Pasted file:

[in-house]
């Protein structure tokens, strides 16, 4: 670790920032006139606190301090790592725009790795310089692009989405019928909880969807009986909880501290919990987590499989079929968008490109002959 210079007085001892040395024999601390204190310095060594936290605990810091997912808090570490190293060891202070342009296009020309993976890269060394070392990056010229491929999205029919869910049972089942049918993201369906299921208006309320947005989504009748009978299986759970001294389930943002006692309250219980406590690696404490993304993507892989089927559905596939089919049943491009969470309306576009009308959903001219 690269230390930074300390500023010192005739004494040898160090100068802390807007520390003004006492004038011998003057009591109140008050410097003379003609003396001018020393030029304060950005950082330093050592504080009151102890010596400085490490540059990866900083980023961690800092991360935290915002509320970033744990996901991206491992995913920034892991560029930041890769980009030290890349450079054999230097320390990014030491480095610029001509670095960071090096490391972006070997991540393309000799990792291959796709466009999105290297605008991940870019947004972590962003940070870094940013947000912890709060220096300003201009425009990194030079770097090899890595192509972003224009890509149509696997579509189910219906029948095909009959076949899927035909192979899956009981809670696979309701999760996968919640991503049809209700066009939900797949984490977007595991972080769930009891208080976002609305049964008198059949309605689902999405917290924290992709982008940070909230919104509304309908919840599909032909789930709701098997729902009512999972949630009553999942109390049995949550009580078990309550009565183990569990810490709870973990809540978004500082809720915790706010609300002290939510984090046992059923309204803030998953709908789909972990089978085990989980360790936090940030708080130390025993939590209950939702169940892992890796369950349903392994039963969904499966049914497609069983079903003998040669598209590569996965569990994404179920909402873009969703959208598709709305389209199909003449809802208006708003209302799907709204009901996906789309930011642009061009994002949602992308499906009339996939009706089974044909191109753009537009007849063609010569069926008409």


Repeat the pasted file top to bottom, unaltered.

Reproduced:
[in-house]
């Protein structure tokens, strides 16, 4: 670790920032006139606190301090790592725009790795310089692009989405019928909880969807009986909880501290919990987590499989079929968008490109002959 210079007085001892040395024999601390204190310095060594936290605990810091997912808090570490190293060891202070342009296009020309993976890269060394070392990056010229491929999205029919869910049972089942049918993201369906299921208006309320947005989504009748009978299986759970001294389930943002006692309250219980406590690696404490993304993507892989089927559905596939089919049943491009969470309306576009009308959903001219 690269230390930074300390500023010192005739004494040898160090100068802390807007520390003004006492004038011998003057009591109140008050410097003379003609003396001018020393030029304060950005950082330093050592504080009151102890010596400085490490540059990866900083980023961690800092991360935290915002509320970033744990996901991206491992995913920034892991560029930041890769980009030290890349450079054999230097320390990014030491480095610029001509670095960071090096490391972006070997991540393309000799990792291959796709466009999105290297605008991940870019947004972590962003940070870094940013947000912890709060220096300003201009425009990194030079770097090899890595192509972003224009890509149509696997579509189910219906029948095909009959076949899927035909192979899956009981809670696979309701999760996968919640991503049809209700066009939900797949984490977007595991972080769930009891208080976002609305049964008198059949309605689902999405917290924290992709982008940070909230919104509304309908919840599909032909789930709701098997729902009512999972949630009553999942109390049995949550009580078990309550009565183990569990810490709870973990809540978004500082809720915790706010609300002290939510984090046992059923309204803030998953709908789909972990089978085990989980360790936090940030708080130390025993939590209950939702169940892992890796369950349903392994039963969904499966049914497609069983079903003998040669598209590569996965569990994404179920909402873009969703959208598709709305389209199909003449809802208006708003209302799907709204009901996906789309930011642009061009994002949602992308499906009339996939009706089974044909191109753009537009007849063609010569069926008409």